A lot of dust has been raised over the nation’s growing loans from China. As of March 31, 2020, Chinese loans to Nigeria stood at $3.121 billion. This represents 11.28 per cent of Nigeria’s external debt of $27.67 billion. Nigeria Export-Import Bank (NEXIM Bank) alone accounts for 75 per cent of Nigeria’s $258billion bilateral loans, pushing the Paris Club members to the fringe of Nigeria’s debt market.
The fresh concern over Nigeria’s rising debt to China comes against a recent study that found that China, unarguably, the largest public lender to developing countries like Nigeria, imposes unique conditions on borrowing nations. This gives China tremendous influence over her debtors’ economic and foreign policies. According to Germany’s Kiel Institute for the World Economy (IFW), such terms can amplify the lender’s influence over the debtors’ policies.
Last year, we cautioned the Federal Government about Nigeria’s increasing loans from China to avoid mortgaging the nation’s sovereignty. The worry now is that more than 90 per cent of the reviewed Chinese contracts include a stringent clause that allows China to terminate the contract and demand repayment in the case of policy change in the borrowing country. The contract also refers to the borrower’s promises not to disclose details of the terms of the loans.
The reported secrecy may prevent other lenders from correctly assessing a country’s credit worthiness. Many Nigerians have expressed concerns that while the China debt increases, projects funded with the loans are facing cash-flow and viability problems. This has raised the question on Nigeria’s ability to fulfill its obligation to the lender (China). There are fears that Nigeria may not have the financial muscle to offset the debt, a development the National Assembly said last year was shrouded in secrecy. The Federal Government, however, has denied it.
Of particular concern is a purported provision in the loan agreement which was alleged to have waived off Nigeria’s sovereignty. The contentious clause is Article 8(1) of the commercial loan agreement between Nigeria and the Export-Import Bank of China, which the House of Representatives investigating the loans agreement has claimed conceded Nigeria’s sovereignty to China. This is a weighty allegation that requires proper scrutiny. The opaque nature of the loans, according to the lawmakers and labour unions, is against the principles of the Nigerian constitution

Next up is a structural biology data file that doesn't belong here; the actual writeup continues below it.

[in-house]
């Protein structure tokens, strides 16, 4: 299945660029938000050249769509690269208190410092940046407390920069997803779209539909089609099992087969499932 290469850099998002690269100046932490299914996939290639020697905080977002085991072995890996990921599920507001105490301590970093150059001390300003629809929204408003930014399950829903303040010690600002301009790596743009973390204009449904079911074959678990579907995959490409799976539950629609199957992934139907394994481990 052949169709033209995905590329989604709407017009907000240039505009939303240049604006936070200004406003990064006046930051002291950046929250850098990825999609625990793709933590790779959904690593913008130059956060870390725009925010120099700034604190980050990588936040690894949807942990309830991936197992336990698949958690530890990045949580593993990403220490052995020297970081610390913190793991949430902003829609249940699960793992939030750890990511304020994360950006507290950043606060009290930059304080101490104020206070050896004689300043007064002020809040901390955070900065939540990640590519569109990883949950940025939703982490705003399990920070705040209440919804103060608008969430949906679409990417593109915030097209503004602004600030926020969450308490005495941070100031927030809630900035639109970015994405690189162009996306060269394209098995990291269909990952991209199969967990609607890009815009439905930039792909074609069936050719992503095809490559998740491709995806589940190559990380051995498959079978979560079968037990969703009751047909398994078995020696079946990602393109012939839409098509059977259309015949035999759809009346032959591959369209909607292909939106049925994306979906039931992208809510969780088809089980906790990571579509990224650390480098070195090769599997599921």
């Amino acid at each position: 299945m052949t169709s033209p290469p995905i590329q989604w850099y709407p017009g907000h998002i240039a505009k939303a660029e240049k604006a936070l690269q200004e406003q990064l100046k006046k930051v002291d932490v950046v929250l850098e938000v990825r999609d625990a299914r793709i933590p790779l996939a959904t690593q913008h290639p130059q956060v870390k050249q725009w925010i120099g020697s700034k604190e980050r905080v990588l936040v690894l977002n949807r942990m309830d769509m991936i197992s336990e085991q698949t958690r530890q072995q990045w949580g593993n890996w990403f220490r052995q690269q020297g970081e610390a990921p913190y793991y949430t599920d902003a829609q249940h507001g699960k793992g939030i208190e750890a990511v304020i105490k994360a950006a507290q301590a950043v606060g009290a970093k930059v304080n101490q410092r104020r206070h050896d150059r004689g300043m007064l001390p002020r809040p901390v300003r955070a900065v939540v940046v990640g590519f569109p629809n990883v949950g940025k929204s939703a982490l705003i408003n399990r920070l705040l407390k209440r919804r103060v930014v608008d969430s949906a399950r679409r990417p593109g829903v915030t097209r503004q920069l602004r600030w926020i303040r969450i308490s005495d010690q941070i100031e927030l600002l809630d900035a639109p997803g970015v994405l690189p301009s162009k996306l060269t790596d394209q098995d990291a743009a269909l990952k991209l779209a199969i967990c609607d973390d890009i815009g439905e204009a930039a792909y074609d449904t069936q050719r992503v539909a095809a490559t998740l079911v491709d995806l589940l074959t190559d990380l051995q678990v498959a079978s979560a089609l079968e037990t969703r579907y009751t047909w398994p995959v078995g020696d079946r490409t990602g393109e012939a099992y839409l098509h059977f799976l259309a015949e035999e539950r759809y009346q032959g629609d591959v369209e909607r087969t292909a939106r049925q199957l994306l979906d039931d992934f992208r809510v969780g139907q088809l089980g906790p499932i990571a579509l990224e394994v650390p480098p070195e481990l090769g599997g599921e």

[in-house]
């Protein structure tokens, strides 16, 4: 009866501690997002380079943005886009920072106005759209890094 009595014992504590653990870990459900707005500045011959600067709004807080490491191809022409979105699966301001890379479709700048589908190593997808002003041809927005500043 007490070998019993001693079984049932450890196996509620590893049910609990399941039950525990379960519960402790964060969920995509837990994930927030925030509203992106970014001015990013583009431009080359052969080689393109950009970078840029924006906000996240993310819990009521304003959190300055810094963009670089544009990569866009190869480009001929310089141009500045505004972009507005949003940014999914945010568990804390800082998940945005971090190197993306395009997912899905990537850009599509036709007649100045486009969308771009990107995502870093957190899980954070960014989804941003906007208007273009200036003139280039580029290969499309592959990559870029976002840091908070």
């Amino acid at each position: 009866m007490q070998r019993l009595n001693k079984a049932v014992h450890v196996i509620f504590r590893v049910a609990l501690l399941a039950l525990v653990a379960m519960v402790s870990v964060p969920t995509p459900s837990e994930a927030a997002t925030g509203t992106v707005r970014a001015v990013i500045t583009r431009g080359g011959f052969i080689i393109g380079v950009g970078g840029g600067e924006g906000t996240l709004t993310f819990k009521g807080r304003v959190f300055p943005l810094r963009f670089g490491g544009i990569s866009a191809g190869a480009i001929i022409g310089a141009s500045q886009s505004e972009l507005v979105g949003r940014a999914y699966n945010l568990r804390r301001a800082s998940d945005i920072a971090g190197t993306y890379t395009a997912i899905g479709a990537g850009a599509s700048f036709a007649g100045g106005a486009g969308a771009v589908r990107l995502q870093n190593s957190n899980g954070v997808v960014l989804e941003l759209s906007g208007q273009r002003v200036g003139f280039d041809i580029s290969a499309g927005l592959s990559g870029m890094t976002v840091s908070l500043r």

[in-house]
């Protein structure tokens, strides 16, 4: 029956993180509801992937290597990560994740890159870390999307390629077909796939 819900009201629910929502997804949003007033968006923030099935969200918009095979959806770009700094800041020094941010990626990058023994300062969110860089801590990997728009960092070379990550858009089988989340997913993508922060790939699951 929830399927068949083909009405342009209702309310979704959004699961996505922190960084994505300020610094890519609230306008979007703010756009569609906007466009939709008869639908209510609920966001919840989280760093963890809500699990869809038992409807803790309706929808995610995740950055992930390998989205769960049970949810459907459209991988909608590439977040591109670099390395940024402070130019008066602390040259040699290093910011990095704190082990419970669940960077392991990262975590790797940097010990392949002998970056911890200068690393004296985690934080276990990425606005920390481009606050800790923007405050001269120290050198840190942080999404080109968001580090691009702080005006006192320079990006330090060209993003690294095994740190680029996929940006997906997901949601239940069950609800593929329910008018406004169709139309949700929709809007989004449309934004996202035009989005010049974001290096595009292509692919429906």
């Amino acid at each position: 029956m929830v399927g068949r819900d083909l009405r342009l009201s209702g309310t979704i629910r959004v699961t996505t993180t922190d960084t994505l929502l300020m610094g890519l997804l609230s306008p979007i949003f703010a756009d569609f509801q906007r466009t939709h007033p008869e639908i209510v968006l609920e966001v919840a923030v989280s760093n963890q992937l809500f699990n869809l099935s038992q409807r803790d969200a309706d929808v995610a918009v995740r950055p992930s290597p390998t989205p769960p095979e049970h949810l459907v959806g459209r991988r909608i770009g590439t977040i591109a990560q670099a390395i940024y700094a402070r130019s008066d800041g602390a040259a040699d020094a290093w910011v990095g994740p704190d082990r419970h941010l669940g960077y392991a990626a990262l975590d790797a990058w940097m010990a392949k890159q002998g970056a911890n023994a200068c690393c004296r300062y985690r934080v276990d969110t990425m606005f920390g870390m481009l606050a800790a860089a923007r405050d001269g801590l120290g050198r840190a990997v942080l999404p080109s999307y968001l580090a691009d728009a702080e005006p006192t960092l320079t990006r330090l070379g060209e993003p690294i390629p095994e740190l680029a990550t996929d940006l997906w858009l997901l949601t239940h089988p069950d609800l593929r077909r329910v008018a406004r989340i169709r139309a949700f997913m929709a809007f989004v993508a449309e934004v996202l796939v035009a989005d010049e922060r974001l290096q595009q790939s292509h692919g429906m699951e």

Also, the House of Representatives Committees on Treaties, Protocols and Agreements, as well as that of Local and External loans, had picked holes in the $400 million loan agreement for Nigeria National Information and Communication Technology (ICT) Infrastructure Backbone Phase II Project, signed in 2018. The contentious clause signed by the Federal Ministry of Finance, as the borrower, on behalf of Nigeria, and the Export-Import Bank of China (the lender), on September 5, 2018, was said to have provided that, “the borrower hereby irrevocably waives any immunity on the grounds of a sovereign or otherwise for itself or its property in connection with any arbitration proceeding pursuant to Article 8(5), thereof with the enforcement of any arbitral award pursuant thereto, except for the military assets and diplomatic assets.”
Although the Attorney General of the Federation and Minister of Justice, Abubakar Malami, had allayed fears over the Chinese loan agreement, doubts still exist over government’s position on the matter. Malami had explained that Nigeria would not sign off its sovereignty for any loan. The Minister of Transportation, Rotimi Amaechi, had last year asked the National Assembly to halt further probe into the loan so as not to force China to cancel the loans and other agreements with Nigeria. However, there is need for full disclosure of the Chinese loans, and other foreign loans already taken by Nigeria.
The fact is that, in the last two years alone, President Buhari had made request for $29.96billion loan from bilateral creditors, including from China. And in March 5, 2020, the Senate approved $22.7 billion loan request amid a rancorous session, especially from the main opposition party the Peoples Democratic Party (PDP) and other interest groups. Despite this, Nigeria is still borrowing and spending about 80 per cent of the budget on recurrent expenditure and overheads. The loans need to be properly accounted for and transparently utilised.
Experts have pointed out that loans taken by Nigeria from China and other countries could raise our debt servicing to N4trillion yearly. This is huge and unacceptable now that there are competing national priorities and declining revenues. The loans from China were reported to have been obtained with interest rates of 2.5 per cent, to be paid over a 20-year period in addition to a moratorium of seven years. Even as this condition looks generous and attractive on the surface, there is need to prioritise all loan agreements.